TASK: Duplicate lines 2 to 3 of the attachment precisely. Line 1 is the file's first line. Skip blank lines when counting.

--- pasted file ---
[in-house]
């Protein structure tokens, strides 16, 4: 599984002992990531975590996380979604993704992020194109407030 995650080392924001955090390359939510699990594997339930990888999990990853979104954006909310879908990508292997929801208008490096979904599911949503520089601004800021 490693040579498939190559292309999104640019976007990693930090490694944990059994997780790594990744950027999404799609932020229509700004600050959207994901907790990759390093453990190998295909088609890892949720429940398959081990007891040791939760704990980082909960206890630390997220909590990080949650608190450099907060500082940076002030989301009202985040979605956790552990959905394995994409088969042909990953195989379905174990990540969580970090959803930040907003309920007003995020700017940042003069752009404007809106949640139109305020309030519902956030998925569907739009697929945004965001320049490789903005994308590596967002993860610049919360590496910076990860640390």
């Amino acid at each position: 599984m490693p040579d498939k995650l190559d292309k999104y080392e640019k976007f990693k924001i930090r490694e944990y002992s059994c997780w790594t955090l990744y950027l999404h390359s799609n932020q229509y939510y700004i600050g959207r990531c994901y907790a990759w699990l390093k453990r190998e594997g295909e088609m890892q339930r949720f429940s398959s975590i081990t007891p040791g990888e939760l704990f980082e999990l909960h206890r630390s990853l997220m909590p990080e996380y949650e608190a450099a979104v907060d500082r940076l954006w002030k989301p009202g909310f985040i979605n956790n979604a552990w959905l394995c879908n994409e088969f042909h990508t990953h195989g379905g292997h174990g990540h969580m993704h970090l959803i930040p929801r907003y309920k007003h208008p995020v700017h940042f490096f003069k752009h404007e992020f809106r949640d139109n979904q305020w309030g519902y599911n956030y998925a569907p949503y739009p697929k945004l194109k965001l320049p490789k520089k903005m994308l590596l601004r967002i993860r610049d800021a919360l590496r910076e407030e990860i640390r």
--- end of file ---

């Protein structure tokens, strides 16, 4: 599984002992990531975590996380979604993704992020194109407030 995650080392924001955090390359939510699990594997339930990888999990990853979104954006909310879908990508292997929801208008490096979904599911949503520089601004800021 490693040579498939190559292309999104640019976007990693930090490694944990059994997780790594990744950027999404799609932020229509700004600050959207994901907790990759390093453990190998295909088609890892949720429940398959081990007891040791939760704990980082909960206890630390997220909590990080949650608190450099907060500082940076002030989301009202985040979605956790552990959905394995994409088969042909990953195989379905174990990540969580970090959803930040907003309920007003995020700017940042003069752009404007809106949640139109305020309030519902956030998925569907739009697929945004965001320049490789903005994308590596967002993860610049919360590496910076990860640390």
């Amino acid at each position: 599984m490693p040579d498939k995650l190559d292309k999104y080392e640019k976007f990693k924001i930090r490694e944990y002992s059994c997780w790594t955090l990744y950027l999404h390359s799609n932020q229509y939510y700004i600050g959207r990531c994901y907790a990759w699990l390093k453990r190998e594997g295909e088609m890892q339930r949720f429940s398959s975590i081990t007891p040791g990888e939760l704990f980082e999990l909960h206890r630390s990853l997220m909590p990080e996380y949650e608190a450099a979104v907060d500082r940076l954006w002030k989301p009202g909310f985040i979605n956790n979604a552990w959905l394995c879908n994409e088969f042909h990508t990953h195989g379905g292997h174990g990540h969580m993704h970090l959803i930040p929801r907003y309920k007003h208008p995020v700017h940042f490096f003069k752009h404007e992020f809106r949640d139109n979904q305020w309030g519902y599911n956030y998925a569907p949503y739009p697929k945004l194109k965001l320049p490789k520089k903005m994308l590596l601004r967002i993860r610049d800021a919360l590496r910076e407030e990860i640390r």